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Forget crude oil — a new source for jet fuel may be captured CO2 emissions.
It may sound like science fiction, but the technology exists to reverse the direction of humans’ carbon cycle, turning emissions back into usable energy.
Dimensional Energy, a startup based in New York, plans to use this new environmentally friendly jet fuel to conduct flight tests by 2022.
Why it matters: In the pre-pandemic days, people took about 38 million flights a year. Although 2020 saw a COVID-dip in travel, that number is expected to bounce back — which means, we need to find a way to make air travel better for the environment.
Electric planes, of course, would help decrease the industry’s carbon emissions. The problem is, they’re not close to being widely adopted. A huge roadblock for electric planes is the batteries, which currently produce way less energy than fossil fuels, and also weigh the plane down even when they run out — unlike jet fuel, which burns away.
For the foreseeable future, electric planes will be for short flights and small aircraft.
Environmentally friendly fuel that can power the planes we already have could be a valuable option for rapidly decarbonizing the industry.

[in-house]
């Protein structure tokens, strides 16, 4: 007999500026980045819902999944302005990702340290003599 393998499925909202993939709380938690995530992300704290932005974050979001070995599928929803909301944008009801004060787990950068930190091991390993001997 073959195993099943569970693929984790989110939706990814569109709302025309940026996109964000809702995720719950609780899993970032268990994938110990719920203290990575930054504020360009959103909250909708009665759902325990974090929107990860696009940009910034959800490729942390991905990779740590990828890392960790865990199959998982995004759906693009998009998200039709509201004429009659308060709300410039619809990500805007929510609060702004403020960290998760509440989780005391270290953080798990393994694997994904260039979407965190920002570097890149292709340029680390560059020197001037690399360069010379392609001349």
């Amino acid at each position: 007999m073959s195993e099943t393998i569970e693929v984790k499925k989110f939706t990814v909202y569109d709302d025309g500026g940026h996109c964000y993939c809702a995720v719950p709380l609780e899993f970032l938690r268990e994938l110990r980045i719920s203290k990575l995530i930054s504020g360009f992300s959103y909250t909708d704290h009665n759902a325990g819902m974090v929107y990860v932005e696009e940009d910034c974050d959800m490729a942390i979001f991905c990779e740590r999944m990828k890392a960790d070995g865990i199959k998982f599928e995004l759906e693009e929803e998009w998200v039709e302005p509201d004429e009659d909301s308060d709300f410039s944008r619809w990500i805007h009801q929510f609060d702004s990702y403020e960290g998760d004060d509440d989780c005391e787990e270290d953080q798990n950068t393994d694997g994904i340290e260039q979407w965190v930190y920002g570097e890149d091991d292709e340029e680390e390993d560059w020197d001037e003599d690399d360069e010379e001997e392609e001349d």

Although burning this new kind of fuel made from captured carbon would still emit CO2, it would allow airplanes to achieve net-zero emissions.
“We would use as much CO2 as we create in the combustion process,” said Jason Salfi, Dimensional Energy’s co-founder and chief executive.
The ingredients: The technology uses an electric current to split water and produce hydrogen (a process called electrolysis). According to Fast Company’s Adele Peters, the hydrogen is mixed with captured CO2 to make a pure synthetic gas. The gas is then transformed into liquid fuel — and voila, hydrocarbon energy, without any drilling, refining, or fossil fuels.
Right now, the captured CO2 comes from factories that produce the greenhouse gas as a byproduct, like the cement industry. But as direct air capture technology scales up, it would be possible to use CO2 captured directly from the atmosphere.)
According to Civil Beat, the startup only expects to produce half a barrel of fuel a day by early 2022. But they plan to get to 100 barrels a day by 2023, and that’s where the sunlight comes in: to scale, they plan to use a large field of mirrors (called a heliostat) to capture the sunlight at their test site in Arizona. The sunlight will then power the reactor, where the synthetic gas is made.
All about the money: In the next decade, Salfi told Fast Company that they’ll be price competitive with fossil fuels.
If achieved, that would be huge — there are other startups working on creating jet fuel from CO2, but so far none have been able to make the process cost-effective.
“The big problem is that at the moment, it’s about three times the cost of kerosene,” Chris Lyle, chief executive of the Air Transport Economics consultancy told the BBC.
This cost is a huge obstacle when trying to mass-produce synthetic fuel.
“Even if [airlines] are paying a premium today, sustainable aviation fuel only makes up something like less than a tenth of a percent of the overall market. . . . [T]hey just won’t respond unless it’s in their pricing model,” Salfi told Fast Company.
“Companies like ours just have to get the prices down.”
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